Silent Support Weekend 2022 Report
With over 160 leagues across the country taking part, Silent Support Weekend was undoubtedly an important chance for young children to enjoy the football themselves, with no added pressure from the side-lines.
Onlookers of the grassroots game can often get overexcited whilst watching a game, calling for their team to do certain things, shouting at the young referees, arguing with the opposition manager and more. For most children, this can be an overwhelming experience that has seen thousands of young children fall out of love with the beautiful game, in fear of making a mistake. Silent Support Weekend gave them a chance to experience a game with no added pressure, allowing them to do what they want to do and express themselves on the pitch.
In a guide from The FA to clubs, they explained that players should be allowed to ‘make mistakes’, ‘to make their own decisions’ and those on the touchline should ‘applaud good play from either team’.
Silent Support Weekend launched on the 5 & 6 November. Throughout both days, Derbyshire FA officials were in attendance at Derby Racecourse Playing Fields, observing and gathering feedback on the campaign.
Claire Brandon, Secretary of Derby Junior Football League, said, ‘There’s so much shouting on the sidelines. Parents are telling the children one thing and the manager tells them another. It’s too much for the children.'
Early development in the sport is important, with coaches teaching the fundamentals to the children. With the outside distraction and varying messages, they could potentially lose enthusiasm for the sport.
‘Shouting from the sides makes me feel shaky,’ voiced one young player in attendance.
It’s not, however, just the players that receive these verbal lashings from the sidelines but the referees as well. Speaking to the volunteer referees, they expressed positivity and gratitude in the initiative.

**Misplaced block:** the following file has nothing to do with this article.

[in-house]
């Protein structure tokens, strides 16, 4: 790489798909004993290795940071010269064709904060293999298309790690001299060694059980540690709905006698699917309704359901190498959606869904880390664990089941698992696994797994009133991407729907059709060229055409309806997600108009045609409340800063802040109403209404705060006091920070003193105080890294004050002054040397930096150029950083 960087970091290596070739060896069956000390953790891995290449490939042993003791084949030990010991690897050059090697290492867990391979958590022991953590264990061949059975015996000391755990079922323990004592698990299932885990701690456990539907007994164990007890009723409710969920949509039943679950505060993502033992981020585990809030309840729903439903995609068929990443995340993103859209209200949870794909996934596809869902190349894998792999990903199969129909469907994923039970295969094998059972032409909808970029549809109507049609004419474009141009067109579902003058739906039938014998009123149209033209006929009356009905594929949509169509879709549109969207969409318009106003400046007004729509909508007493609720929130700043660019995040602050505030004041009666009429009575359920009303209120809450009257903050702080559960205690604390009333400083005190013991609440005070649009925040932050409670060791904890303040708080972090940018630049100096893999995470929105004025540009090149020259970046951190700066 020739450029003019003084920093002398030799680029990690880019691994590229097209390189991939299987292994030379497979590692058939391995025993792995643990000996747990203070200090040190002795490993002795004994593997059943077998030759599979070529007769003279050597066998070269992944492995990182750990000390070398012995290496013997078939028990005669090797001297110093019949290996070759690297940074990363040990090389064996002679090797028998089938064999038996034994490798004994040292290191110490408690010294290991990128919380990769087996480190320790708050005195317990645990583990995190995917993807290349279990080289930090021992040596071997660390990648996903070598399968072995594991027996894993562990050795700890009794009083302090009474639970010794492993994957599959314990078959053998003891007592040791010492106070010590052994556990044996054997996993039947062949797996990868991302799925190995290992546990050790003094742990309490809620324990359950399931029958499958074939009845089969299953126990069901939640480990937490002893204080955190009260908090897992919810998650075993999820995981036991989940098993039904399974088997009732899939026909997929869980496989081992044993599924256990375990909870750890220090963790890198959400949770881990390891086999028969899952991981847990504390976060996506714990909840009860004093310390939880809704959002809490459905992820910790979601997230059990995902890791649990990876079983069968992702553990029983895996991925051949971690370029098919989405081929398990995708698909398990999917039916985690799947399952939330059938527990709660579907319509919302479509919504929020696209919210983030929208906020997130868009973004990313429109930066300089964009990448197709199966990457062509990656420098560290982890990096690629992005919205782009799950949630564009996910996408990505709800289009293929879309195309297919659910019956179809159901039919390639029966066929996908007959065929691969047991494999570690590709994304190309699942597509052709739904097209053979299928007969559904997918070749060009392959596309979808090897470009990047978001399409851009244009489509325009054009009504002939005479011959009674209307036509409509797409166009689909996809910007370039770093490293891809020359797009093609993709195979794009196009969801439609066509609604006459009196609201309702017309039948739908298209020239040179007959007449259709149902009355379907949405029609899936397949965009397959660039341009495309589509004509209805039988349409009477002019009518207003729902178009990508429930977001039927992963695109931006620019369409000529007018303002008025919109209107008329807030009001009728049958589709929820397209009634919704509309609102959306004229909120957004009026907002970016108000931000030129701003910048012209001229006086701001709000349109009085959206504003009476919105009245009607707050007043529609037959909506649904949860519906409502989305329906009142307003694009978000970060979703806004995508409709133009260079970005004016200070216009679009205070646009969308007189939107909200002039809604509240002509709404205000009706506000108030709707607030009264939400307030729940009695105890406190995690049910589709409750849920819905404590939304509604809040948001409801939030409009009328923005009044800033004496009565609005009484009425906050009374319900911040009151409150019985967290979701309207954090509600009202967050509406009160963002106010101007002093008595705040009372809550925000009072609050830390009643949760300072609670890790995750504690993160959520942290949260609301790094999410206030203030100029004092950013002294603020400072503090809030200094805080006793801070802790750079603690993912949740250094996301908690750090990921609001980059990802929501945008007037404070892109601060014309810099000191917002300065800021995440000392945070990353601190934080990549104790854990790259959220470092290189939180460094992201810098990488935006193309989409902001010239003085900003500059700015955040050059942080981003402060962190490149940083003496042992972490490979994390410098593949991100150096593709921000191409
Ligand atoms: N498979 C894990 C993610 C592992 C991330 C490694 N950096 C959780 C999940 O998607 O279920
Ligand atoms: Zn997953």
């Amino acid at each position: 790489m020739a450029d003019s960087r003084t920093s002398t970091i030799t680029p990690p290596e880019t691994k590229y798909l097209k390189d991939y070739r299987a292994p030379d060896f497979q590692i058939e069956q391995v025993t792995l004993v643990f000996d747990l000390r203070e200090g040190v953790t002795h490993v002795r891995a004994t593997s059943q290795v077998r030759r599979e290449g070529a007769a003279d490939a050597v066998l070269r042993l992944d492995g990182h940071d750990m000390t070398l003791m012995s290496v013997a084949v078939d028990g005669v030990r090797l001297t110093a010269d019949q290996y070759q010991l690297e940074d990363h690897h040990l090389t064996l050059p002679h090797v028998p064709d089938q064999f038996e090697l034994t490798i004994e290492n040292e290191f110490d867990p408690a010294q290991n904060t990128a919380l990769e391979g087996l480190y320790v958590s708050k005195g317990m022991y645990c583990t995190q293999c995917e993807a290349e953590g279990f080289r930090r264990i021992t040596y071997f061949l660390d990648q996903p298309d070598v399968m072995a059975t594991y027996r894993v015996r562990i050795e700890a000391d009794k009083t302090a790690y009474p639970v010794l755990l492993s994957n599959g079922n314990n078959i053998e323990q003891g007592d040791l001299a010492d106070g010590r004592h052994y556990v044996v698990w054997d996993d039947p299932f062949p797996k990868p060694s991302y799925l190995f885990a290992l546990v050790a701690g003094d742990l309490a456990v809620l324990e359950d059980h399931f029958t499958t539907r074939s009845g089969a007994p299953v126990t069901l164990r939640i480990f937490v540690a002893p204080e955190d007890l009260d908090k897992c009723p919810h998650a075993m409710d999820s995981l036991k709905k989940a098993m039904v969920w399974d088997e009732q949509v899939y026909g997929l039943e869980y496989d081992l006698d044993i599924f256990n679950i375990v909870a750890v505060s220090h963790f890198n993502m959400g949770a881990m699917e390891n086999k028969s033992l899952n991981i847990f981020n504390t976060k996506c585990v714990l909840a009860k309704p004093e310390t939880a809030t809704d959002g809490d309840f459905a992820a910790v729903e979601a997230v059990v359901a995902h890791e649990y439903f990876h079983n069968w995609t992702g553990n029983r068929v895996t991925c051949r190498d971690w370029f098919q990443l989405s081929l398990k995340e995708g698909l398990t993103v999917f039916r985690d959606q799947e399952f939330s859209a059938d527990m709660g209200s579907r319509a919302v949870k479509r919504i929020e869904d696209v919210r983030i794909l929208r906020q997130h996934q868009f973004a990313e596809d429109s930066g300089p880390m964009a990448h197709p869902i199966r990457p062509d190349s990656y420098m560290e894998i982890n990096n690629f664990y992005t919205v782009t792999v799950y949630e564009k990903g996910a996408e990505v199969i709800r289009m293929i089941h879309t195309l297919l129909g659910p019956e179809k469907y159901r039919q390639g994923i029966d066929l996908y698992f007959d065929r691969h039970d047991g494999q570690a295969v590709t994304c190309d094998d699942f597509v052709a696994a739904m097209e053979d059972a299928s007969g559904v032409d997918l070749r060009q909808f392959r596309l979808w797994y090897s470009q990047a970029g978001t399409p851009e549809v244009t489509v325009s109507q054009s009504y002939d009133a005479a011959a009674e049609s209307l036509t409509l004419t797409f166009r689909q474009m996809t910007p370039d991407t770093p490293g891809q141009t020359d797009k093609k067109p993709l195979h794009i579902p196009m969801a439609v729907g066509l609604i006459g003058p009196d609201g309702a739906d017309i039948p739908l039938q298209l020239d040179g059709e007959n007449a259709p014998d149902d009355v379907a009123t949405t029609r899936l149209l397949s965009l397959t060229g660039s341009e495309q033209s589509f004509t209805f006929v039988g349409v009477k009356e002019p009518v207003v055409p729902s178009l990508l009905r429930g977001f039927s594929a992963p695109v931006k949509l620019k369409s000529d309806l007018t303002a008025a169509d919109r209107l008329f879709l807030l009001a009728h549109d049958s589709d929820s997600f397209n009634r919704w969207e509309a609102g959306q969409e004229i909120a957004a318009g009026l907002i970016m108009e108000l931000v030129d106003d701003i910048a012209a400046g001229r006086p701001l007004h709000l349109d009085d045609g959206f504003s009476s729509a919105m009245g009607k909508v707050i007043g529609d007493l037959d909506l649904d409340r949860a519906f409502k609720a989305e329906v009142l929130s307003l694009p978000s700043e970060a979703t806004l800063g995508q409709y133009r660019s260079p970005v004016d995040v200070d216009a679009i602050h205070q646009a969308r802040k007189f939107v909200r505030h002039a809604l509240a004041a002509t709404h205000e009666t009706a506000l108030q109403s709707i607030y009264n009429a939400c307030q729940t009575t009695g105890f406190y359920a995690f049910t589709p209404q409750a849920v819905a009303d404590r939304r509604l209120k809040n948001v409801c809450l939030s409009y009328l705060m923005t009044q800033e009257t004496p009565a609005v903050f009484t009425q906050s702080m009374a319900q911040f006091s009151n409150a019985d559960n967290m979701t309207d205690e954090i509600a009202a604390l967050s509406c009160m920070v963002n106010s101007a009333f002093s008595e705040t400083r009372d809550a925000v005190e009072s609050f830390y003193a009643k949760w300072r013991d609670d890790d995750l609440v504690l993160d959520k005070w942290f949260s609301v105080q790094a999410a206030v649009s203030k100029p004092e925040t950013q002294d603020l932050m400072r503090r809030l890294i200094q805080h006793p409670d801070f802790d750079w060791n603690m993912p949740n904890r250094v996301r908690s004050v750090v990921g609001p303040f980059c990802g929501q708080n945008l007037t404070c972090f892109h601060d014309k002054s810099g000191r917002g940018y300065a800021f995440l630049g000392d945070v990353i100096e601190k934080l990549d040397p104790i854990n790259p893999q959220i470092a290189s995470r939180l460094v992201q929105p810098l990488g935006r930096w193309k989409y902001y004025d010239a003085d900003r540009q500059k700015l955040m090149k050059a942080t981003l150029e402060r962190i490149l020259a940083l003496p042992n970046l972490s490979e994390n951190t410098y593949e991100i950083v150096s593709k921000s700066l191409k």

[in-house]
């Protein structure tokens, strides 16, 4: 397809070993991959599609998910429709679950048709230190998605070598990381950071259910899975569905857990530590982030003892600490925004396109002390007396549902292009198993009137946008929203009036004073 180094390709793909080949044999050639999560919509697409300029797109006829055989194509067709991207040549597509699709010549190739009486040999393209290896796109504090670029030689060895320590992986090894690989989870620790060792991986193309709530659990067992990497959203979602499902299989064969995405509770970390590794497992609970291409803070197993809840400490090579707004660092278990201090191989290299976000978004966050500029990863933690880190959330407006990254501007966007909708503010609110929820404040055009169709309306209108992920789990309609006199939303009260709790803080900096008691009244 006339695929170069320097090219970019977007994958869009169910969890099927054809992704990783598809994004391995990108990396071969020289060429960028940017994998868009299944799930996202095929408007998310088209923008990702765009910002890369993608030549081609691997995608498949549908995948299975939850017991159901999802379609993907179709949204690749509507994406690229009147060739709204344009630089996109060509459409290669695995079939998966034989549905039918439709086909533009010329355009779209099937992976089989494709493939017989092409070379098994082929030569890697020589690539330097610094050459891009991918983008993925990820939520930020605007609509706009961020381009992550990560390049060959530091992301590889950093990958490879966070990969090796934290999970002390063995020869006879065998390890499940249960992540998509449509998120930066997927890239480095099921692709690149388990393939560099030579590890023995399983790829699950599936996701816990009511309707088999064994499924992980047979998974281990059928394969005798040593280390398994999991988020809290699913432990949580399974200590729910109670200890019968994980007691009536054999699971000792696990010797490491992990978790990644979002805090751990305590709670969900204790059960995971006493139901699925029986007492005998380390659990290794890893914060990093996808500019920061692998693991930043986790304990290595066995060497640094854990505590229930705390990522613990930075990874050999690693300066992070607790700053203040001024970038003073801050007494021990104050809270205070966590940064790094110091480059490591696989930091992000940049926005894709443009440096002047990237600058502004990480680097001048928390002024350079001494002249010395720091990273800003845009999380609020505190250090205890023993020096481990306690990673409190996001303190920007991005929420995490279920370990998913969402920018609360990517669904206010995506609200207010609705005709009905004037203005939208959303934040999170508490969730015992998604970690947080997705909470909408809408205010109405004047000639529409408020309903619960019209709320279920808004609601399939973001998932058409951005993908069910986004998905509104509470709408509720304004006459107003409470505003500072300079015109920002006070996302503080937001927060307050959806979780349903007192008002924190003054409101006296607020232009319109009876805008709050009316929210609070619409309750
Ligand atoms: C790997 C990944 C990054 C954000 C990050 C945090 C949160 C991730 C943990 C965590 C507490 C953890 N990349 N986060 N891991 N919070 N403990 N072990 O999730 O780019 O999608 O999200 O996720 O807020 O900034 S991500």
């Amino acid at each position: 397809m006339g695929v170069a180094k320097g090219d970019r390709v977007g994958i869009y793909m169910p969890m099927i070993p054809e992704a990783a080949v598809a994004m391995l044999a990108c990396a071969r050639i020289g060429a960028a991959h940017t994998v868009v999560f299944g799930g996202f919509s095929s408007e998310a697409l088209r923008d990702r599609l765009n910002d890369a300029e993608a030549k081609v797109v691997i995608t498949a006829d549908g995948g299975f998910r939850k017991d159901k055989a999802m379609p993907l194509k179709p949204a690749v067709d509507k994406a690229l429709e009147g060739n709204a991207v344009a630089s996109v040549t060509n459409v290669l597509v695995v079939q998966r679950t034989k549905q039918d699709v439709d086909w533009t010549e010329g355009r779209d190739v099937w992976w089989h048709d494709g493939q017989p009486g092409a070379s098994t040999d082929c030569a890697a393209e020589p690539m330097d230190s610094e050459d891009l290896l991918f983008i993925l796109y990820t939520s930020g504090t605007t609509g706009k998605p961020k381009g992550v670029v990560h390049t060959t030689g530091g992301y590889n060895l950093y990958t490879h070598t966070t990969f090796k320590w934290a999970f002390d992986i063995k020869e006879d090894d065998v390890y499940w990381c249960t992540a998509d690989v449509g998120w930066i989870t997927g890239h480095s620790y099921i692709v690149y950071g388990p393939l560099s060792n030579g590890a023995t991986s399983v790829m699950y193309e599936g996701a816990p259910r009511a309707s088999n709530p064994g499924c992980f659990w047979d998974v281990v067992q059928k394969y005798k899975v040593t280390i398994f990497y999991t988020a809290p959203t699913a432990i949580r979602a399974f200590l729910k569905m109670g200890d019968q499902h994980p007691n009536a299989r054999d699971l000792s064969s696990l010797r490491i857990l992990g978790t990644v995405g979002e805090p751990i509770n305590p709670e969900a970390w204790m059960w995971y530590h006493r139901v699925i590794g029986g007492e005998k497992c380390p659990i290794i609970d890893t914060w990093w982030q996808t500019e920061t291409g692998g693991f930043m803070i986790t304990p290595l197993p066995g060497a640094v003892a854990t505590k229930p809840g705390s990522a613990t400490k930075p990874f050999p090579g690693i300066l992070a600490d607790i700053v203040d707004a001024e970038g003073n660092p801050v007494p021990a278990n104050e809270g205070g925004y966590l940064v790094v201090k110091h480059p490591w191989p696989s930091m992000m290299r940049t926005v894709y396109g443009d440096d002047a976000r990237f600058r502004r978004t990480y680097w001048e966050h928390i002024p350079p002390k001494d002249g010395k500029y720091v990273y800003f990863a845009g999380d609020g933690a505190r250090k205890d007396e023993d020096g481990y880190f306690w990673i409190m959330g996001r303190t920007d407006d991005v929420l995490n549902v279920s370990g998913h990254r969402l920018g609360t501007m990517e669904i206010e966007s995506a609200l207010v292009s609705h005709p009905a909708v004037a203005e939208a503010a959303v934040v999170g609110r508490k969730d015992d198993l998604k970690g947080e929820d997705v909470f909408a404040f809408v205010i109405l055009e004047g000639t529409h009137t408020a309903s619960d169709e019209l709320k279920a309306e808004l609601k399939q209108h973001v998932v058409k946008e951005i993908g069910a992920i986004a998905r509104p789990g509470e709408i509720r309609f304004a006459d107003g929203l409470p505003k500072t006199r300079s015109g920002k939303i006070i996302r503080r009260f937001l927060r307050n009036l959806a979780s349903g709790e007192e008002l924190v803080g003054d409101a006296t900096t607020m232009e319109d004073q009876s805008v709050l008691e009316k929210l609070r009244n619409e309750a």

Some coaches were unsure about the campaign, as while they appreciate that the spectators should remain calmer and quieter, they felt as though, as coach, they should be able to address the players and instruct them when they need support. This was particularly apparent for newer teams, who perhaps weren’t used to playing together and needed some guidance at times.
On the other hand, most coaches agreed that the initiative improved the teamwork of their team, as the silence on the touchline enabled them to communicate with each other and talk.
Silent Support Weekend saw many in attendance encouraged for the initiative to return in the future.
Suggestions for potential improvement included that coaches be allowed to speak to their players at an acceptable volume, and some parents suggested that when a goal is scored or good plays are made, verbal encouragement should be allowed.
A few thought-provoking comments made by children at Derby Racecourse:
“Without people shouting, it makes me feel like I can fly down the wing.”
“No one is shouting, and I can just have fun.”
“Football is fun but its better now.”
Derbyshire FA has had its number of participants grow for both the boys and girls. The boys now number around 6000 participants. With the number of participants growing the number of spectators in attendance has also risen.
As supporters of the grassroots game in Derbyshire, we all have a responsibility to make the environment that our children play football in, a supportive, fun and safe one.